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We have an existing function implementation in our C++ code:

void Function(int param)
{
    printf("In Function\n");
}

int main()
{
    Function(10);
    return 0;
}

I wish to change it to call another function (by help of a macro declaration) which would accept additional params like FILE and LINE (for debugging purpose) and then call the actual function:

#define Function(param) Function_debug(param, __FILE__,  __FUNCTION__,  __LINE__) \
{\
    printf("In Function_debug [%s] [%s] [%d]\n", file, func, line); \
    Function(param);\
}

But the below code:

#include <stdio.h>

#define Function(param) Function_debug(param, __FILE__,  __FUNCTION__,  __LINE__) \
{\
    printf("In Function_debug [%s] [%s] [%d]\n", file, func, line); \
    Function(param);\
}

void Function(int param)
{
    printf("In Function\n");
}

int main()
{
    Function(10);
    return 0;
}

Translates TO:

void Function_debug(int param, "temp.cpp", __FUNCTION__, 9) { printf("In Function_debug [%s] [%s] [%d]\n", file, func, line); Function(int param);}
{
    printf("In Function\n");
}

int main()
{
    Function_debug(10, "temp.cpp", __FUNCTION__, 16) { printf("In Function_debug [%s] [%s] [%d]\n", file, func, line); Function(10);};
    return 0;
}

which gives compilation errors.

Please direct me how to achieve the objective?

share|improve this question
3  
I suggest not to use same identifier for macro and function name. –  Jeyaram Nov 6 '12 at 11:38

4 Answers 4

up vote 5 down vote accepted

Normally you'd do something like this:

#if DEBUG
#define FUNCTION(param) Function_debug(param, __FILE__,  __FUNCTION__,  __LINE__)
#else
#define FUNCTION(param) Function(param)
#endif

void Function(int param)
{
    printf("In Function\n");
}

void Function_debug(int param, const char * file,  const char * func,  int line)
{
    printf("In Function_debug [%s] [%s] [%d]\n", file, func, line); \
    Function(param);
}

int main()
{
    FUNCTION(10);
    return 0;
}
share|improve this answer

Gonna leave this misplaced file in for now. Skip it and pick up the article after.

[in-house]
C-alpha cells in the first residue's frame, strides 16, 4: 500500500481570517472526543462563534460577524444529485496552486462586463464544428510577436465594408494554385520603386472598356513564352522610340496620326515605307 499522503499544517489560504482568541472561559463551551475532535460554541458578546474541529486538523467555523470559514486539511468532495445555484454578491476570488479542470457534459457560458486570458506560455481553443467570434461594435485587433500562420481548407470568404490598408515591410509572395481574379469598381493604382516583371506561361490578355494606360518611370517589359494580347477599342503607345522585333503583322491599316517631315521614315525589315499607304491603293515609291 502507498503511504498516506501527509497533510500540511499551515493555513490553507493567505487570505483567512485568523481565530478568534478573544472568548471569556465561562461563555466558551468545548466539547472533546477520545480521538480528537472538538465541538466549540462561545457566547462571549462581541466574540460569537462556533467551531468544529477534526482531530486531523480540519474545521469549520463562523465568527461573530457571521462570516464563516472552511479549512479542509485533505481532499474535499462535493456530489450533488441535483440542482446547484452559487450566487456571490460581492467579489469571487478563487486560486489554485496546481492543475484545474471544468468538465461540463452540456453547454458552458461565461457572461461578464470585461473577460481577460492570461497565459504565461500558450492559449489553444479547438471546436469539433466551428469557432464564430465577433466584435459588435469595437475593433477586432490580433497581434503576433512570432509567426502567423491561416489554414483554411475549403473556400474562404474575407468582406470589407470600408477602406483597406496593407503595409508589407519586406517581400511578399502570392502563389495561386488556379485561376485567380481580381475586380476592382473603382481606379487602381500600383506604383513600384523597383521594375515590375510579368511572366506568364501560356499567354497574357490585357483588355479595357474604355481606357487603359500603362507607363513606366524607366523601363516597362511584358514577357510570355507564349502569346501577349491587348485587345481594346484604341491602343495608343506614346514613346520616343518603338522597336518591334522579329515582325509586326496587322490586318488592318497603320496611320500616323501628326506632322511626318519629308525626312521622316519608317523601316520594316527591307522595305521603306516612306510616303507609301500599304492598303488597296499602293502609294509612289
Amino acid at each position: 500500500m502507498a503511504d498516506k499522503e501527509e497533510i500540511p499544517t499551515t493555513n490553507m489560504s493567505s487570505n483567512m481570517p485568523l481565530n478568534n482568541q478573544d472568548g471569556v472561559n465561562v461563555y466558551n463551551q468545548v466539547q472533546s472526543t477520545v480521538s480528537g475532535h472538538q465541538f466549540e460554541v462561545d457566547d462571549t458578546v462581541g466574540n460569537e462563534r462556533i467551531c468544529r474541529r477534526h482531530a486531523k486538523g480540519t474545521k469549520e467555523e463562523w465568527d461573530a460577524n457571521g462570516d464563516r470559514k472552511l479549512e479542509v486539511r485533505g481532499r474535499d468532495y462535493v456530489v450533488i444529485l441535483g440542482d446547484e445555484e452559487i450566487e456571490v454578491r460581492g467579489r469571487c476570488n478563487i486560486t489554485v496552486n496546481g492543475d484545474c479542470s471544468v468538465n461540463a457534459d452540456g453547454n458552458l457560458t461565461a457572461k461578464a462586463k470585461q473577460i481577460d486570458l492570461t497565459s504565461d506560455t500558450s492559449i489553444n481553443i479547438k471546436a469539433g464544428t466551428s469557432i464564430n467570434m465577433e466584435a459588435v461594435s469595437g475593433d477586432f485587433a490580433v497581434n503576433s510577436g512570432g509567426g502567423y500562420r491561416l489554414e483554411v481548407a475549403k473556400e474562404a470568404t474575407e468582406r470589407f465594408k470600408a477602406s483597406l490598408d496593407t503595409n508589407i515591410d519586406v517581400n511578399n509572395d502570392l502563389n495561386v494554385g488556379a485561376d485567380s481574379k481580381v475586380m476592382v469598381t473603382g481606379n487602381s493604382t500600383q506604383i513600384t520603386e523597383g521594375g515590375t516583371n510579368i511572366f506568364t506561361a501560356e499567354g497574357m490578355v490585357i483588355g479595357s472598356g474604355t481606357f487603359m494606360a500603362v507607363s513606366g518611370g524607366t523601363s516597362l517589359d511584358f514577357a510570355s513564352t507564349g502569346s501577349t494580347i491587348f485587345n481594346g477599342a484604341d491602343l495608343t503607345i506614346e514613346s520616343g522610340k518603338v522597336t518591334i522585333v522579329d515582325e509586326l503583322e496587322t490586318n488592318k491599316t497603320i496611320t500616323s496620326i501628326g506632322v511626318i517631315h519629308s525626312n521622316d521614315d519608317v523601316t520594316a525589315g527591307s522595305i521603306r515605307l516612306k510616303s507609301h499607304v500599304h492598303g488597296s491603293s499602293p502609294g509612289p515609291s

I tried : g++ -DDEBUG temp.cpp but the code execution does not executes the debugging method –  Prakash Nov 6 '12 at 11:50
    
Thanks modified the code and works as expected –  Prakash Nov 6 '12 at 11:58
    
If would need to be g++ -DDEBUG=1 ..., or you could change #if DEBUG to #ifdef DEBUG if you prefer. –  Paul R Nov 6 '12 at 12:08

1st rule: use different name for your macro and the function that it replaces.
2nd rule: if using gcc, wrap the code block in parenthesis ({ }) to make your functions callable from as if printf("%f\n",sqrt(2.0));

#define Function(a) ({ printf("Debug stuff\n"); orig_function(a);})

share|improve this answer
    
Better to use the canonical do { ... } while (0) if you must use macros as functions. –  Paul R Nov 6 '12 at 11:42
    
@PaulR: That only solves the problems related to extra/missing colons and line breaks. –  Aki Suihkonen Nov 6 '12 at 11:46
1  
The main problem it fixes is the if/else problem. –  Paul R Nov 6 '12 at 12:07

You should first implement a second function and then in your macro just redirect your code to it, in your version you implement the function everywhere that use macro:

void function( int param )
{
    // do something interesting here
}
void function_debug( int param, char const* fileName, unsigned line, char const* fn)
{
    // debug position here
    function( param );
}

#ifndef NDEBUG
#    define Function( param )    function_debug( param, __FILE__, __LINE__, __FUNCION__ )
#else
#    define Function( param )    function( param )
#endif
share|improve this answer

can't you add the debug print into Function?

void Function(int param)
{
    #ifdef DEBUG
    //debug stuff
    #endif
    printf("In Function\n");
}
share|improve this answer
    
No but this would not provide from where the function is getting called –  Prakash Nov 6 '12 at 11:49

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